It seems that Detroit is still having issues over the allowances of cannabis to be lawfully distributed via dispensaries throughout the city and surrounding villages. It’s no secret that Detroit’s Medical Marijuana Caregiver Center zoning and licensing laws are the most restrictive in the country, not just the state. And if you spend any time in the motor city you’ll notice a change to the dispensary landscape on a weekly basis as one dispensary closes and another one appears a few doors down.
The city's zoning ordinance for Medical Marijuana Caregiver Centers stipulates that they be located more than 1,000 feet from places like schools, parks, churches, day care centers, liquor stores, pool or billiard halls, arcades, public housing, and other medical marijuana facilities.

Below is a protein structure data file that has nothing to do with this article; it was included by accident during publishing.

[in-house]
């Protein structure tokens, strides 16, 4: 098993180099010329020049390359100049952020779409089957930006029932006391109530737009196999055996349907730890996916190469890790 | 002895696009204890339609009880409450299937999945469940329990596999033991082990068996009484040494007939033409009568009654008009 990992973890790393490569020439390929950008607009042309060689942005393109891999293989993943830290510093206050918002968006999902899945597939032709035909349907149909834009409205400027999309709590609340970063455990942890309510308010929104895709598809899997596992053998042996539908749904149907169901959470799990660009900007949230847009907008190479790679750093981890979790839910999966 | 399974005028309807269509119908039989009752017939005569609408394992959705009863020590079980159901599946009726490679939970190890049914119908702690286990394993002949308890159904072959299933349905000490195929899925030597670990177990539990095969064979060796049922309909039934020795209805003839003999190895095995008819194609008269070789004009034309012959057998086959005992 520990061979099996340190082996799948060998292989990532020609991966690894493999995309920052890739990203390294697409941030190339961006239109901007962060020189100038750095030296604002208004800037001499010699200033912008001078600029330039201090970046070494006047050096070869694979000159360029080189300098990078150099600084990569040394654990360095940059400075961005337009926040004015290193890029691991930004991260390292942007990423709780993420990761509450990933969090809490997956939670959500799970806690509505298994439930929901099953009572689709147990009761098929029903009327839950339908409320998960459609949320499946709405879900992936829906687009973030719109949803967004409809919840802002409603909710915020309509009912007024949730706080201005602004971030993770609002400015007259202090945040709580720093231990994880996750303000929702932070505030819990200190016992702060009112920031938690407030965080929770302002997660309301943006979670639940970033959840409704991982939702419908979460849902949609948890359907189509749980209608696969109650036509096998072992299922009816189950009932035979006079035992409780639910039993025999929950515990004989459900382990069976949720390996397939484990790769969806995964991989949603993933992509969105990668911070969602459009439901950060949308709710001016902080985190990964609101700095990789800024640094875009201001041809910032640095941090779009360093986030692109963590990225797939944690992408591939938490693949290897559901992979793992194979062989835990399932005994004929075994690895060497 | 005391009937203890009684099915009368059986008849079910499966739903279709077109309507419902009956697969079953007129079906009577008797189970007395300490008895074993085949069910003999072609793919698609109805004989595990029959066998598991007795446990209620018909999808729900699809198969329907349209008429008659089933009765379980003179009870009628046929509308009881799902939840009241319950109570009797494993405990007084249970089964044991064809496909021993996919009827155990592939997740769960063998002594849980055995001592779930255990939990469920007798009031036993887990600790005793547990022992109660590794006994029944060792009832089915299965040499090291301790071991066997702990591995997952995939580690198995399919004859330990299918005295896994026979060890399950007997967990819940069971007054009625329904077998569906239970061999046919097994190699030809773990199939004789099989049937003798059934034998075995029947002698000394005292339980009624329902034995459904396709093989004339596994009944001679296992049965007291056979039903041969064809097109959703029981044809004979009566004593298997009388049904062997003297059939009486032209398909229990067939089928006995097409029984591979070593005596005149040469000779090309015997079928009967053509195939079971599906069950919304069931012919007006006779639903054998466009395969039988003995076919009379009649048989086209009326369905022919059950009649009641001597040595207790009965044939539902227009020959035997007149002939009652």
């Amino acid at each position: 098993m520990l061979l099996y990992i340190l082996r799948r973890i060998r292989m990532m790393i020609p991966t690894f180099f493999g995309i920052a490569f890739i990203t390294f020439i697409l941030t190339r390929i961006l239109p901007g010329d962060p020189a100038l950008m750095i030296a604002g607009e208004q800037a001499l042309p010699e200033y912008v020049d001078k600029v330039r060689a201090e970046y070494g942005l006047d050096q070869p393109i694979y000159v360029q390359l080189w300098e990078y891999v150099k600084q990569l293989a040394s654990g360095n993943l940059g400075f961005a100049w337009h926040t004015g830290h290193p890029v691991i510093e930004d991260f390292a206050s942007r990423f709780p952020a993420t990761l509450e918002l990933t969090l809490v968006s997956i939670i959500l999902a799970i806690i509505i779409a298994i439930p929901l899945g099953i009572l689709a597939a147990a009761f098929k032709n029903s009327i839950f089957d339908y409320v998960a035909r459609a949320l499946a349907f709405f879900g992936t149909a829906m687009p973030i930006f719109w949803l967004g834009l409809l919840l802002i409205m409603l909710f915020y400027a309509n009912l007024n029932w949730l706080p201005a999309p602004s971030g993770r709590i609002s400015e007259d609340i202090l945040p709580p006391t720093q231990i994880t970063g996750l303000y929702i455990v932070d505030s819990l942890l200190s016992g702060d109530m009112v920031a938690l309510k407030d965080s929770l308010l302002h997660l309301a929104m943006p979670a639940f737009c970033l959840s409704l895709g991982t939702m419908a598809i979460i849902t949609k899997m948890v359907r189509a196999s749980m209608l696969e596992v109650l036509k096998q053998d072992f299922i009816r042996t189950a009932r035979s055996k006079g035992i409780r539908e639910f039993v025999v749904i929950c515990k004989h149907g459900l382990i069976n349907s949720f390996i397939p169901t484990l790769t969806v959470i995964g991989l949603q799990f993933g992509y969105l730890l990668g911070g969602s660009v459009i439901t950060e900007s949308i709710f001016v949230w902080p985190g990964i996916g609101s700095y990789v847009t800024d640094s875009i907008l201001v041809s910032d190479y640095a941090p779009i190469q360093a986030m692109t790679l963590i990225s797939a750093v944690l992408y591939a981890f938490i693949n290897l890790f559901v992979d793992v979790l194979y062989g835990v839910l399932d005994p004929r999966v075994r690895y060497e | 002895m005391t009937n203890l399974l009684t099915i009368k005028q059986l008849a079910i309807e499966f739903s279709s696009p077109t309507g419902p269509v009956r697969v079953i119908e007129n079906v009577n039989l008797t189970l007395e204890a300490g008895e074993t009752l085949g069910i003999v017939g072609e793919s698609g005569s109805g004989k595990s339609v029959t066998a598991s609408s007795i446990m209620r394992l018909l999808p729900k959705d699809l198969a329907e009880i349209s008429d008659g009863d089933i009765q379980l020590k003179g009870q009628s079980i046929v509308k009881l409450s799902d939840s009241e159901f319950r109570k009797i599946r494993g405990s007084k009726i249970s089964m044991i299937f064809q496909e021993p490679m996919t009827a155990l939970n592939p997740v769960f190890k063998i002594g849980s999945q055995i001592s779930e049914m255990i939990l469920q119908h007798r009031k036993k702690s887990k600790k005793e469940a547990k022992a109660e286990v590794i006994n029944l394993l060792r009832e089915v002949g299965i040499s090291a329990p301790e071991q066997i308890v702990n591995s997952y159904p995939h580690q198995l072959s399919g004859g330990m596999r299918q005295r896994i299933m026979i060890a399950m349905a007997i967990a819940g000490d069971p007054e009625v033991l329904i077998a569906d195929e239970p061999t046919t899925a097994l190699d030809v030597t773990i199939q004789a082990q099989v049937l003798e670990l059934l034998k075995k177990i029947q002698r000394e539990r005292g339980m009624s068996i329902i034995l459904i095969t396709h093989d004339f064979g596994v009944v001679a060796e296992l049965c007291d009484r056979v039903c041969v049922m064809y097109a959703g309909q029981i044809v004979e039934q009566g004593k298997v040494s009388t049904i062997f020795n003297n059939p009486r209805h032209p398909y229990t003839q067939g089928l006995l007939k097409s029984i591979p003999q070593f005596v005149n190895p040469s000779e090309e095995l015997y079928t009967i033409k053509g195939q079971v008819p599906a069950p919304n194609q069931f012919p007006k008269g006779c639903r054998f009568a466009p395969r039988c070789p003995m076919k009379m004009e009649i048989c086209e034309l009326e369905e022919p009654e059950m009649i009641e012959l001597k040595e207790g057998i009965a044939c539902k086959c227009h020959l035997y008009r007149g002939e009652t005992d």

Despite the dispensaries efforts to verify the local surrounding businesses, churches and schools to ensure that any violating business within that 1000 feet is closed and not in operation, local municipalities still toss up road blocks, preventing the opening or closing of lawful dispensaries. Delayed updates to local registries when a school, church or daycare center closes offers the loophole that gets the dispensaries doors locked.
Efforts are underway to make changes and to lessen the harassment that business owners deal with when it comes to obtaining licenses and operating lawful dispensaries in Motown. Citizens for Sensible Cannabis (CSC) spokesman Jonathan Barlow confirmed his group submitted petitions late last month seeking to amend Chapter 24 of the city's code. The initiative proposes that Detroit's medical marijuana ordinance to allow dispensaries to operate near liquor stores, child-care centers and parks. CSC is rumored to have already collected the necessary signatures and the amendment could appear on the November ballot.